Monsanto’s popular glyphosate-based weed killer, Roundup, may cause cancer—at least in California—where a federal judge denied the multinational seed and chemical corporation’s bid to overturn a 2015 state ruling to label it as a cancer risk.
Under the temporary ruling, Monsanto will be required to label Roundup in accordance the state’s cancer warning, best known as Prop 65, making it the first state to require the label warning on the best-selling herbicide.
Monsanto sued California is an effort to reverse the decision, pointing to what it says in an illegal move by California, having based its decision on warnings made by the French-based health organization, the International Agency for Research on Cancer, instead of on U.S. research.
The U.S. Environmental Protection Agency considers glyphosate safe when used correctly, with few limitations on its use, citing it as a “low toxicity” chemical. Monsanto says that the Prop 65 label requirements in California, the nation’s largest agricultural state, would have severe financial repercussions for the company.
“It will absolutely be used in ways that will harm Monsanto,” Monsanto attorney Trenton Norris told the Los Angeles Times.
Monsanto’s Roundup is the best-selling weed killer in the world; it’s used on 250 crops just in California. But it’s also a poster product for the anti-GMO movement, as major genetically modified crops including cotton, soy, corn, canola, alfalfa, and sugar beets, heavily rely on glyphosate. Those crop seeds, also made by Monsanto, often bear the name “Roundup Ready” as they’re designed to withstand excessive applications of the herbicide without causing harm to the plant.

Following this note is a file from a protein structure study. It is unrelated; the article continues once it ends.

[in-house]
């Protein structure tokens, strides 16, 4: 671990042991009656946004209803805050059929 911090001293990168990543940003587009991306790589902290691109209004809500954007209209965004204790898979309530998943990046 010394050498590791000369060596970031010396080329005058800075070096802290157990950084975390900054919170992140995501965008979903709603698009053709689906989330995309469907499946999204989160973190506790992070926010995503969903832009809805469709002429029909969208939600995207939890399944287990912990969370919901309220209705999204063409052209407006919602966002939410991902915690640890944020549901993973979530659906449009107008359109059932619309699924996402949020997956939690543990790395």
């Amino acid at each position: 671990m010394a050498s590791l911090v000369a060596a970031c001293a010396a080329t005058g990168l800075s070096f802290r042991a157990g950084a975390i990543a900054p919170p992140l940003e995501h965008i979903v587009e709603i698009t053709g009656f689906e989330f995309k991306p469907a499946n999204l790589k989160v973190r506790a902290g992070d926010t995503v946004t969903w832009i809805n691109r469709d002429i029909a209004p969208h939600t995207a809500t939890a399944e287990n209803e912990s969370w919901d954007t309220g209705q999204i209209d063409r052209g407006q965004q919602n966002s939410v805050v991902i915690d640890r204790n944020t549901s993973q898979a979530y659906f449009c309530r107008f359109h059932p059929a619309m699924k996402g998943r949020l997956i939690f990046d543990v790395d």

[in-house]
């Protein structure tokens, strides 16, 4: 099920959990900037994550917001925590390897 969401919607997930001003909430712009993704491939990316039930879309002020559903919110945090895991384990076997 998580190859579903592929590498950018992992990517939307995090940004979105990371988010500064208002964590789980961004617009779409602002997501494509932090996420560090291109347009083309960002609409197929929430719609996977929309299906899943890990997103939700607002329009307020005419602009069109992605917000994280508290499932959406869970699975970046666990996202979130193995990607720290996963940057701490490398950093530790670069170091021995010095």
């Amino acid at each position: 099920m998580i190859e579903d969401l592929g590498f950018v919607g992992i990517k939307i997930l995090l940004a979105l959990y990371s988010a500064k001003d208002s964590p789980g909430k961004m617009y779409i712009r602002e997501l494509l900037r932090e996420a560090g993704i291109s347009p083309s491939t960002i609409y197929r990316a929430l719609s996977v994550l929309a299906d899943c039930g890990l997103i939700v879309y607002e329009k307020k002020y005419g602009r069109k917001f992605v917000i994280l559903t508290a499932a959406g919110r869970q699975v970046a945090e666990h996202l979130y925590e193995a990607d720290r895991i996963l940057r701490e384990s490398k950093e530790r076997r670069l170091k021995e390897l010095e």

But weeds targeted by glyphosate have begun to develop resistance to Roundup, forcing farmers to use more frequent and heavier doses of the chemical. Monsanto and other agrochemical companies have also begun pairing glyphosate with other, often more aggressive chemicals, such as dicamba or 2,4-D, in order to combat the resistant weeds, dubbed “superweeds.”
And research continues to bring into question the safety of human exposure to glyphosate—both via application exposure, and residual levels found in food and drinks. The International Agency for Research on Cancer made the assessment that glyphosate earned classification as a “probable” human carcinogen because of its link to numerous cases of cancer. The chemical is also considered an endocrine disruptor, which can lead to serious health issues including metabolic disorders, weight gain, type-2 diabetes, and other serious illnesses.
Fresno County Superior Court Judge Kristi Kapetan is expected to issue a formal decision on the case in the very near future. If the ruling is upheld, Monsanto would have one year to add the warning label to Roundup products sold in the state.